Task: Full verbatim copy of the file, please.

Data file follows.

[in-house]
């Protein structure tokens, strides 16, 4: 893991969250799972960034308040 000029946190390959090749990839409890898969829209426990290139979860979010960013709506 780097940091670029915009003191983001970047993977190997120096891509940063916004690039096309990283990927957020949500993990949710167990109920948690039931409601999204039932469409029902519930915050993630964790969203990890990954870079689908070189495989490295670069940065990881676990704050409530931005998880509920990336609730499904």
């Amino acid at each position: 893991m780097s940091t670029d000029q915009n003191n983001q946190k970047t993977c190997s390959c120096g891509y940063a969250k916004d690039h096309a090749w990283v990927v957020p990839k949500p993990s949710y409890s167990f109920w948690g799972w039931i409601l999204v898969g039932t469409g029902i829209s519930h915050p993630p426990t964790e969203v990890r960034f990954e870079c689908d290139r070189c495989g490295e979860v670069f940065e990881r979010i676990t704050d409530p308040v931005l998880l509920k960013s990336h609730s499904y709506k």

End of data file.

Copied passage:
[in-house]
């Protein structure tokens, strides 16, 4: 893991969250799972960034308040 000029946190390959090749990839409890898969829209426990290139979860979010960013709506 780097940091670029915009003191983001970047993977190997120096891509940063916004690039096309990283990927957020949500993990949710167990109920948690039931409601999204039932469409029902519930915050993630964790969203990890990954870079689908070189495989490295670069940065990881676990704050409530931005998880509920990336609730499904």
């Amino acid at each position: 893991m780097s940091t670029d000029q915009n003191n983001q946190k970047t993977c190997s390959c120096g891509y940063a969250k916004d690039h096309a090749w990283v990927v957020p990839k949500p993990s949710y409890s167990f109920w948690g799972w039931i409601l999204v898969g039932t469409g029902i829209s519930h915050p993630p426990t964790e969203v990890r960034f990954e870079c689908d290139r070189c495989g490295e979860v670069f940065e990881r979010i676990t704050d409530p308040v931005l998880l509920k960013s990336h609730s499904y709506k």